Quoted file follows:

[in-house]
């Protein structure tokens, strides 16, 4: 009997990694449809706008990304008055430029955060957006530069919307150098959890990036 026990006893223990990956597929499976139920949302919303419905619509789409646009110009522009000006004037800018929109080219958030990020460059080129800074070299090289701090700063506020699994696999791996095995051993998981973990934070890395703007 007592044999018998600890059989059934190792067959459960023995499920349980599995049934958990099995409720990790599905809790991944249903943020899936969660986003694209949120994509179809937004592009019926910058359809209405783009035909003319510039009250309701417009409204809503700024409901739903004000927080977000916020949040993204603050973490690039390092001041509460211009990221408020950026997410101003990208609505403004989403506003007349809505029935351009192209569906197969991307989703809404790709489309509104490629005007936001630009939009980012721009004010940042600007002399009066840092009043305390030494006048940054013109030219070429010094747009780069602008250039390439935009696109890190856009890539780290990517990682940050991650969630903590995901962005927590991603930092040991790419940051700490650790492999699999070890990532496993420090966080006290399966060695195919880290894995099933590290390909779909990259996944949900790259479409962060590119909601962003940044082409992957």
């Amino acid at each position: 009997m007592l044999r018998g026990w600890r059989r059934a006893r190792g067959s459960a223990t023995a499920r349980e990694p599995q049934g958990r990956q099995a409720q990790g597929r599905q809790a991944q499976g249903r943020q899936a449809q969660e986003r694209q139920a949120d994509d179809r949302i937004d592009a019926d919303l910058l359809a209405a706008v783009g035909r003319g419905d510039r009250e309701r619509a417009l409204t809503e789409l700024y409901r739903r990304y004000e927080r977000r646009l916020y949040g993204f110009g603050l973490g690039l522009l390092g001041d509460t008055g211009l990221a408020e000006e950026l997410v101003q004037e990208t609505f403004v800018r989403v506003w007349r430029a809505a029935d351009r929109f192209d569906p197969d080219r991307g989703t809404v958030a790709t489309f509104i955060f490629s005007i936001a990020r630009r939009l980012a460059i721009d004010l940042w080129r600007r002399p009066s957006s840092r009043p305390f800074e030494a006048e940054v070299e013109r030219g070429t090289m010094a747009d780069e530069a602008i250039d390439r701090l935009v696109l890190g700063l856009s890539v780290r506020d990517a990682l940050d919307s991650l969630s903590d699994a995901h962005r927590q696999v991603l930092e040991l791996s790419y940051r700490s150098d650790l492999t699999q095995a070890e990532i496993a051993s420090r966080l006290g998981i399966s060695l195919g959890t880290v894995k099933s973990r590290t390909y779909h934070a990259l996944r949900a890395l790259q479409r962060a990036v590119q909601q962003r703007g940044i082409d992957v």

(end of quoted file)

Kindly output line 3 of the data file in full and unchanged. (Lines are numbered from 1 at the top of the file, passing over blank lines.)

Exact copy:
């Amino acid at each position: 009997m007592l044999r018998g026990w600890r059989r059934a006893r190792g067959s459960a223990t023995a499920r349980e990694p599995q049934g958990r990956q099995a409720q990790g597929r599905q809790a991944q499976g249903r943020q899936a449809q969660e986003r694209q139920a949120d994509d179809r949302i937004d592009a019926d919303l910058l359809a209405a706008v783009g035909r003319g419905d510039r009250e309701r619509a417009l409204t809503e789409l700024y409901r739903r990304y004000e927080r977000r646009l916020y949040g993204f110009g603050l973490g690039l522009l390092g001041d509460t008055g211009l990221a408020e000006e950026l997410v101003q004037e990208t609505f403004v800018r989403v506003w007349r430029a809505a029935d351009r929109f192209d569906p197969d080219r991307g989703t809404v958030a790709t489309f509104i955060f490629s005007i936001a990020r630009r939009l980012a460059i721009d004010l940042w080129r600007r002399p009066s957006s840092r009043p305390f800074e030494a006048e940054v070299e013109r030219g070429t090289m010094a747009d780069e530069a602008i250039d390439r701090l935009v696109l890190g700063l856009s890539v780290r506020d990517a990682l940050d919307s991650l969630s903590d699994a995901h962005r927590q696999v991603l930092e040991l791996s790419y940051r700490s150098d650790l492999t699999q095995a070890e990532i496993a051993s420090r966080l006290g998981i399966s060695l195919g959890t880290v894995k099933s973990r590290t390909y779909h934070a990259l996944r949900a890395l790259q479409r962060a990036v590119q909601q962003r703007g940044i082409d992957v």